I’ve parlayed that hero shot into access elsewhere, most recently a performance by Mötley Crüe at Nikon at Jones Beach in September last year. For that show, not only did I have extraordinary cooperation from drummer Tommy Lee, his drum techs and the band, I had exactly what I’m always looking for when I make pictures: something different. I’d have remote-camera access to Tommy’s unique roller coaster setup (though, to me, it’s more Ferris wheel than roller coaster), plus the attraction of his look, style, intensity and place in rock and roll history.

I’d shot Mötley Crüe before, but the wheel was new to me, so I started with online research to get a feel for what it was all about. Okay, a circular track, and at some point he plays completely upside down. Now, let me deal with that opportunity.

I’d shot Mötley Crüe before, but the wheel was new to me, so I started with online research to get a feel for what it was all about. Okay, a circular track, and at some point he plays completely upside down. Now, let me deal with that opportunity.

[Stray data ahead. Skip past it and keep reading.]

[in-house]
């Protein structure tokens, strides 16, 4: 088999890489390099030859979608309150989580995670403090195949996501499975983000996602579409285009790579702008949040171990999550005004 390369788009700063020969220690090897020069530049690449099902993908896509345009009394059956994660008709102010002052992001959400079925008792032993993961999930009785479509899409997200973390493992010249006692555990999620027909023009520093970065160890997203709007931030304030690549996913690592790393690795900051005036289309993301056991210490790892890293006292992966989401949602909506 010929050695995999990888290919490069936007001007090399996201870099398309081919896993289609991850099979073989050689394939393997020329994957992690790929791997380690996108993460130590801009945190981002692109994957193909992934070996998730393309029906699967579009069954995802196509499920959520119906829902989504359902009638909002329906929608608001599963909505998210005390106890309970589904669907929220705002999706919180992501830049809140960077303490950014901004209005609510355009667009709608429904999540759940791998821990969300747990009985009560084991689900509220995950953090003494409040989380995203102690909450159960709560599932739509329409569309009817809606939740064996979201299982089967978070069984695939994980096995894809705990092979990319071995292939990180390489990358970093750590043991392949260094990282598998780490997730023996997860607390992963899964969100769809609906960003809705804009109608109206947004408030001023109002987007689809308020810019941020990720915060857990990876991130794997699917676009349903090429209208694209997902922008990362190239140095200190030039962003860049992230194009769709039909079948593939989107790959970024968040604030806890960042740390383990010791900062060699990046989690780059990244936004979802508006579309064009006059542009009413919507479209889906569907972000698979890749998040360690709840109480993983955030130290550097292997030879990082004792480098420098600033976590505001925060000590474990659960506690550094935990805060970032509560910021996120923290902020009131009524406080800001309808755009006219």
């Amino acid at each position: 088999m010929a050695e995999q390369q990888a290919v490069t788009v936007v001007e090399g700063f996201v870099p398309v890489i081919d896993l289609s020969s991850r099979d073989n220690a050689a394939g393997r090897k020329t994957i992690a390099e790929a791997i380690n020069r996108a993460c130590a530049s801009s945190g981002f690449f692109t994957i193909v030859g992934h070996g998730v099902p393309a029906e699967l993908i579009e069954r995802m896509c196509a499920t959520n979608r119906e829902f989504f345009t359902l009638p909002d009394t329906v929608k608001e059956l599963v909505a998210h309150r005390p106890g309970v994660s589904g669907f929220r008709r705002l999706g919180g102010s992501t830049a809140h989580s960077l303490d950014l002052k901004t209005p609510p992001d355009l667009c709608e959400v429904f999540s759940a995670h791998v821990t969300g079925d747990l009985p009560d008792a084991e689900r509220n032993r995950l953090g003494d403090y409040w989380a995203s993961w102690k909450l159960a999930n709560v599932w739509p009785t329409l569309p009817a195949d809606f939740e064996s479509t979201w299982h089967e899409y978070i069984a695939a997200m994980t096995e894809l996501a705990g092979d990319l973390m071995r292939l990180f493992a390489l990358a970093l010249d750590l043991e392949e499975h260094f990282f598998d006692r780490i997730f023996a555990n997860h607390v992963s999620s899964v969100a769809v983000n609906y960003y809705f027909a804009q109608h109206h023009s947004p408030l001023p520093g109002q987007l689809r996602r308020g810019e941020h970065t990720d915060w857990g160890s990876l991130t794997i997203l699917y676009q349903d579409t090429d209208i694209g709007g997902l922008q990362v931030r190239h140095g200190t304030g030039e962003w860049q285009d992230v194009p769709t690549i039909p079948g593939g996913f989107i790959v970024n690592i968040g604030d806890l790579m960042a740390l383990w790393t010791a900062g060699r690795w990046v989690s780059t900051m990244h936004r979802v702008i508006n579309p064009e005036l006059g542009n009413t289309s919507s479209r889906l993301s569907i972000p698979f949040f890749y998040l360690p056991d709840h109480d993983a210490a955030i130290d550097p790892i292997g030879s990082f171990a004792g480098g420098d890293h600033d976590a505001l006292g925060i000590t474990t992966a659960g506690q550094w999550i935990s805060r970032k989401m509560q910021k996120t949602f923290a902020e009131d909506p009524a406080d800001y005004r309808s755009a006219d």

I made a mental shot list: I’d need an establishing shot; I’d need details and drama and color and mood; I’d need a clean, cool image of Tommy; and for the hero shot, Tommy and the audience—the one stopper that clearly shows that the drummer is upside down. So not only do I have to secure remote cameras to his drum kit, I have to really secure them for the ride around the circle. Right away I’m thinking double safety cables and everything locked tighter than tight.